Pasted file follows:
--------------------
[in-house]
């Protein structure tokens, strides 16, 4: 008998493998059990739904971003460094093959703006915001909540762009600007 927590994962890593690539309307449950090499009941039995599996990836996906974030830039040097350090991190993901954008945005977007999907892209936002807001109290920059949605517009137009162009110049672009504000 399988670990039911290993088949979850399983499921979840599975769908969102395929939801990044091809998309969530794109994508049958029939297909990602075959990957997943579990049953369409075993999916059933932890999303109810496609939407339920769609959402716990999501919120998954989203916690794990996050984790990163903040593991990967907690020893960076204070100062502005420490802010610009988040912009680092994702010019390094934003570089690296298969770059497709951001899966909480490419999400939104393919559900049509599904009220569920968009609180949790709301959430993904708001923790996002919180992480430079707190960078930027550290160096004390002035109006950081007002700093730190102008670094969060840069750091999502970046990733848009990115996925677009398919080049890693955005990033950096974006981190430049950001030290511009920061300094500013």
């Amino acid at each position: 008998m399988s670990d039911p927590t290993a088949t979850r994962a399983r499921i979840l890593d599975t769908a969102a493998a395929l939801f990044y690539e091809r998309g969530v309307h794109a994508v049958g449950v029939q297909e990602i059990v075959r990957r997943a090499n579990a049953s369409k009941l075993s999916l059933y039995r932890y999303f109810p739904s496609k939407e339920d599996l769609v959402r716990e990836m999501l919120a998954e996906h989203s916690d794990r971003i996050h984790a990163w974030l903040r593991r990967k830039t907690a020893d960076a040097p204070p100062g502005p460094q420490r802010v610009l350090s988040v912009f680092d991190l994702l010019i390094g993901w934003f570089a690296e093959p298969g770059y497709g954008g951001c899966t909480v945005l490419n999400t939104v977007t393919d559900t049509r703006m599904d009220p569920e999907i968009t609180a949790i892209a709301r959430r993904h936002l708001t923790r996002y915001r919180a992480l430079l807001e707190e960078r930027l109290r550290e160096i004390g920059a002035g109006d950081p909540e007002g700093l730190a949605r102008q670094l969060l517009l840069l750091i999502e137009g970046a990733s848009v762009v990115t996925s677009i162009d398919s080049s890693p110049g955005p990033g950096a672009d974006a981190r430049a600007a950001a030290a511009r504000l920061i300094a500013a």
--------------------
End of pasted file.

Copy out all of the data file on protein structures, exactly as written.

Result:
[in-house]
């Protein structure tokens, strides 16, 4: 008998493998059990739904971003460094093959703006915001909540762009600007 927590994962890593690539309307449950090499009941039995599996990836996906974030830039040097350090991190993901954008945005977007999907892209936002807001109290920059949605517009137009162009110049672009504000 399988670990039911290993088949979850399983499921979840599975769908969102395929939801990044091809998309969530794109994508049958029939297909990602075959990957997943579990049953369409075993999916059933932890999303109810496609939407339920769609959402716990999501919120998954989203916690794990996050984790990163903040593991990967907690020893960076204070100062502005420490802010610009988040912009680092994702010019390094934003570089690296298969770059497709951001899966909480490419999400939104393919559900049509599904009220569920968009609180949790709301959430993904708001923790996002919180992480430079707190960078930027550290160096004390002035109006950081007002700093730190102008670094969060840069750091999502970046990733848009990115996925677009398919080049890693955005990033950096974006981190430049950001030290511009920061300094500013």
């Amino acid at each position: 008998m399988s670990d039911p927590t290993a088949t979850r994962a399983r499921i979840l890593d599975t769908a969102a493998a395929l939801f990044y690539e091809r998309g969530v309307h794109a994508v049958g449950v029939q297909e990602i059990v075959r990957r997943a090499n579990a049953s369409k009941l075993s999916l059933y039995r932890y999303f109810p739904s496609k939407e339920d599996l769609v959402r716990e990836m999501l919120a998954e996906h989203s916690d794990r971003i996050h984790a990163w974030l903040r593991r990967k830039t907690a020893d960076a040097p204070p100062g502005p460094q420490r802010v610009l350090s988040v912009f680092d991190l994702l010019i390094g993901w934003f570089a690296e093959p298969g770059y497709g954008g951001c899966t909480v945005l490419n999400t939104v977007t393919d559900t049509r703006m599904d009220p569920e999907i968009t609180a949790i892209a709301r959430r993904h936002l708001t923790r996002y915001r919180a992480l430079l807001e707190e960078r930027l109290r550290e160096i004390g920059a002035g109006d950081p909540e007002g700093l730190a949605r102008q670094l969060l517009l840069l750091i999502e137009g970046a990733s848009v762009v990115t996925s677009i162009d398919s080049s890693p110049g955005p990033g950096a672009d974006a981190r430049a600007a950001a030290a511009r504000l920061i300094a500013a």